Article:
Woman treats a severe allergic reaction that leaves her face puffing up like it’s just another Tuesday

Have you ever almost died from an allergic reaction but didn’t really know that it was life-threatening and that you were on the verge of death? That happened Tick ​​tock User shiv_sewlal recently when she casually decided, “Hmm, I better take a look at this,” while her face looked like that of a character from a horror movie about killer bees.

The nonchalance of her first reaction is what takes the whole thing to a new level. In the TikTok, her eyes are so swollen that it looks like someone filled them with air. The redness of the eyes extends to the cheeks like a macabre mask from the film Seen.

“Like I never know when to actually go to the hospital,” Shiv said, clearly needing to go to the hospital urgently. “I’m fine all around.”

You can feel Well, Shiv, but you see like death is literally preparing to take you at any moment. “It’s like not looking good,” she said. You think??

The swelling around her eyes is so bad that she can barely see anything, which she tells viewers as she carefully looks for things in her apartment. Hopefully she doesn’t drive! Speaking of which, she can’t even get to her Uber because her complex facial recognition door opens and she isn’t recognized. The irony!

Things get serious at the hospital when the doctors examine her. The first thing the doctor tells her is: “You have to go to the resuscitation bed.”

By the way, a resuscitation bed is a bed that is specifically designed for correct CPR positioning when necessary and has a range of monitoring and life-saving equipment nearby. Basically these are emergencies.

Shiv realizes pretty quickly that this isn’t a good thing and becomes visibly nervous. The doctor asks her if she used her “adrenaline pen.” Then when she says that’s not the case and the doctor asks why, he doesn’t really have a good answer.

Then the treatment begins. Your first injection will be in your leg, on the side of your thigh. The first. She also finds out that she simply touched something that may have touched something she was allergic to.

Her second injection hit directly in the arm and appeared to be painful, with Shiv saying it “felt like it had stabbed my bone.” You’re not done yet. The third injection is an IV into her arm. At this point she is “freezing” and “shaking and stuff.”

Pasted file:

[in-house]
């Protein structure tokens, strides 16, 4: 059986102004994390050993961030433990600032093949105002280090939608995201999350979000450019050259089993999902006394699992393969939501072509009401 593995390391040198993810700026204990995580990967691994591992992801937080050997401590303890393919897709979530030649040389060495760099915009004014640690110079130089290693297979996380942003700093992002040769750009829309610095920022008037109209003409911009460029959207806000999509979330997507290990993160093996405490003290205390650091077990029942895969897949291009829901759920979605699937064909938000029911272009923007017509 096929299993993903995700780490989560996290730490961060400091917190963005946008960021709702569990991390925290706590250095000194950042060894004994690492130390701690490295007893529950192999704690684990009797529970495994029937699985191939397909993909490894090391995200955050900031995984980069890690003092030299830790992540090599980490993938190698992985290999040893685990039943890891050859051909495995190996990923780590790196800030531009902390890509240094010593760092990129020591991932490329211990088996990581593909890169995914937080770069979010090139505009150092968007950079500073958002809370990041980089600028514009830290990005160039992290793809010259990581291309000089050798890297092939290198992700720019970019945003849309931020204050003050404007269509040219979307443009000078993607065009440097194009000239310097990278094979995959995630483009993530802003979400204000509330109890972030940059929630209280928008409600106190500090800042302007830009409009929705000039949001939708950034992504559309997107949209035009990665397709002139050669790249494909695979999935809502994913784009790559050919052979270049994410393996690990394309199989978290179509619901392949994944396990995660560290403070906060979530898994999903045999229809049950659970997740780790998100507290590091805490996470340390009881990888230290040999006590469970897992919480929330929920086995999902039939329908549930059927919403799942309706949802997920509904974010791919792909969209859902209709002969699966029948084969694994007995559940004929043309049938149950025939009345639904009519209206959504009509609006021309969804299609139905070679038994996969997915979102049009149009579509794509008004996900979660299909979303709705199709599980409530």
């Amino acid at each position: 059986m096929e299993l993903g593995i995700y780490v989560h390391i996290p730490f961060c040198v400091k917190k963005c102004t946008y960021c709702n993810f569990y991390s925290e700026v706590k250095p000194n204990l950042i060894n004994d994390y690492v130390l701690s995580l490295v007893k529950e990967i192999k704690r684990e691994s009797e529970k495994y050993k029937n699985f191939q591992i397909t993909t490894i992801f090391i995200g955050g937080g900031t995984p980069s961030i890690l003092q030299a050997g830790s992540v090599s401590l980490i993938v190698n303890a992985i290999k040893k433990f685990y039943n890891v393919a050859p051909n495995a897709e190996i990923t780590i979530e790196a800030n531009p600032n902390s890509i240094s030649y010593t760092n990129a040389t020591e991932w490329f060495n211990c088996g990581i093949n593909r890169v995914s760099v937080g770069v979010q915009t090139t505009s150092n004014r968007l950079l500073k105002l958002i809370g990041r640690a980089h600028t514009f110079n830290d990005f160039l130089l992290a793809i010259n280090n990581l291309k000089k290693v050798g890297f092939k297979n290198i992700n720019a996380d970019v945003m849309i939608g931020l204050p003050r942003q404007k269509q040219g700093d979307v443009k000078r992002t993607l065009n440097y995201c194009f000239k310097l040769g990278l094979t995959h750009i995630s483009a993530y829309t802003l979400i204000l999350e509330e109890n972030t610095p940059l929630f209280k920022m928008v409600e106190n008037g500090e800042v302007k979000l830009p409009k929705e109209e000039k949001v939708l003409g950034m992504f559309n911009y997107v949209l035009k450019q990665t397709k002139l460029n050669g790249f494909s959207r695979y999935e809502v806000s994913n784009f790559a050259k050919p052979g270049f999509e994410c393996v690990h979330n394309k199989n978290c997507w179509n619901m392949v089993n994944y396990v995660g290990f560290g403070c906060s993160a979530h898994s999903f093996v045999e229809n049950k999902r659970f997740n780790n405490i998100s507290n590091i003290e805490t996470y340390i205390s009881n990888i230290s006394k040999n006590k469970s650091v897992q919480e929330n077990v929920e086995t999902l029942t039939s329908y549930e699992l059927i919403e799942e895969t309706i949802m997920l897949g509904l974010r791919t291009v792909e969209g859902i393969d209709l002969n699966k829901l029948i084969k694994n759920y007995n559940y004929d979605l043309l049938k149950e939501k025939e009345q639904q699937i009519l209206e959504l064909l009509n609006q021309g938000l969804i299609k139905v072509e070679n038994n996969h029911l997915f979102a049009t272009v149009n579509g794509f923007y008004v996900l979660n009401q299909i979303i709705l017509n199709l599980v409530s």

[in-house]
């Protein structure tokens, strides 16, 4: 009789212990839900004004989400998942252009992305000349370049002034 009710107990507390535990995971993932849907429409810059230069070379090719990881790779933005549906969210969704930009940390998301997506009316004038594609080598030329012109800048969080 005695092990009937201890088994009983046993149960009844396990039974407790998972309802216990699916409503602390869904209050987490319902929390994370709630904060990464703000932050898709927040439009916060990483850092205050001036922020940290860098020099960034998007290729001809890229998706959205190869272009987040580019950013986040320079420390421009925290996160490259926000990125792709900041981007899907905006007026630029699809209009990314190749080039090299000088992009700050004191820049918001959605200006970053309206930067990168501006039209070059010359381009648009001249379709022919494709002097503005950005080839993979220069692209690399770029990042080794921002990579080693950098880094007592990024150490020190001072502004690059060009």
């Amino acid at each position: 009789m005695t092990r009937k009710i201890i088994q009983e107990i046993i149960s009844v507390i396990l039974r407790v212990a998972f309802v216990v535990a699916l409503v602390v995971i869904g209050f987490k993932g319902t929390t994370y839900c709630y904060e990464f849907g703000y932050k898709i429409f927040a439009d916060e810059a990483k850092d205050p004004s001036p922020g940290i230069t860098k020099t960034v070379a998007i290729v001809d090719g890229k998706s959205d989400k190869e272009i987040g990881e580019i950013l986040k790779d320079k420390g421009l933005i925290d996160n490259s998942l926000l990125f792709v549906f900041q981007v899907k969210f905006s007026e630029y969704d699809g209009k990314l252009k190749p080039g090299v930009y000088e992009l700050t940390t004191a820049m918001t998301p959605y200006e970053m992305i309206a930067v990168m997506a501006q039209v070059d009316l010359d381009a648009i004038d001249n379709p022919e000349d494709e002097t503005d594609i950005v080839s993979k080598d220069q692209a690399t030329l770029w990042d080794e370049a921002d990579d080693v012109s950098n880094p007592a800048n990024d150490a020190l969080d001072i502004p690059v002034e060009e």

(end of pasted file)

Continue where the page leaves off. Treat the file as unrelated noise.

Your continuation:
Your eyes actually look a little less puffy at this point. “What’s scary is that I would literally just take an allergy pill and then sleep. I thought I was being too dramatic.” You weren’t, Shiv, and if you had fallen asleep we would have had a very different outcome.

“Everyone here is pretty stressed,” she said. “If in doubt, just go to the hospital.”

Finally, Shiv shares a video from the next day. She’s still swollen, but she’s alive and “feeling good.” She also shared another TikTok from the hospital bed saying, “Well, I just learned that if I touch anything that comes into contact with peanuts, it could kill me.”

Per Mayo Clinica peanut allergy occurs when “your immune system misidentifies peanut proteins as something harmful.” Direct or indirect contact with peanuts causes your immune system to release symptom-causing chemicals into your bloodstream.”

Contact with peanuts usually occurs in different ways. First, there is direct contact, which means someone has direct skin contact with peanuts. Then there is cross-contact contamination with peanuts. This happens when food comes into contact with peanuts at some point during processing or packaging.

You may also breathe in dust or aerosols that contain peanuts, such as peanut flour or peanut oil-based cooking spray.

So what do you do if someone experiences a life-threatening reaction, also called anaphylaxis? If this occurs to anyone, call 911 immediately. Ask if the person has an epinephrine auto-injector, also known colloquially as an “Epipen.”

If they have a pen, ask if they need help. Lay her on her back and ask her to be still. Don’t give them anything to drink. If your child vomits, move his head to the side to prevent him from choking.

If the person is not breathing, perform CPR until emergency medical services arrive. Even if the situation seems to be improving, you should definitely seek emergency treatment.

Luckily for Shiv, she was able to receive treatment in time and everything went well. But she probably won’t be eating peanuts any time soon.

Lindsay Lowe

Lindsay Lowe is a Worldtimetodays U.S. News Reporter based in Canada. His focus is on U.S. politics and the environment. He has covered climate change extensively, as well as healthcare and crime. Lindsay Lowe joined Worldtimetodays in 2023 from the Daily Express and previously worked for Chemist and Druggist and the Jewish Chronicle. He is a graduate of Cambridge University. Languages: English. You can get in touch with me by emailing: LindsayLowe@worldtimetodays.com.

Related Articles

Back to top button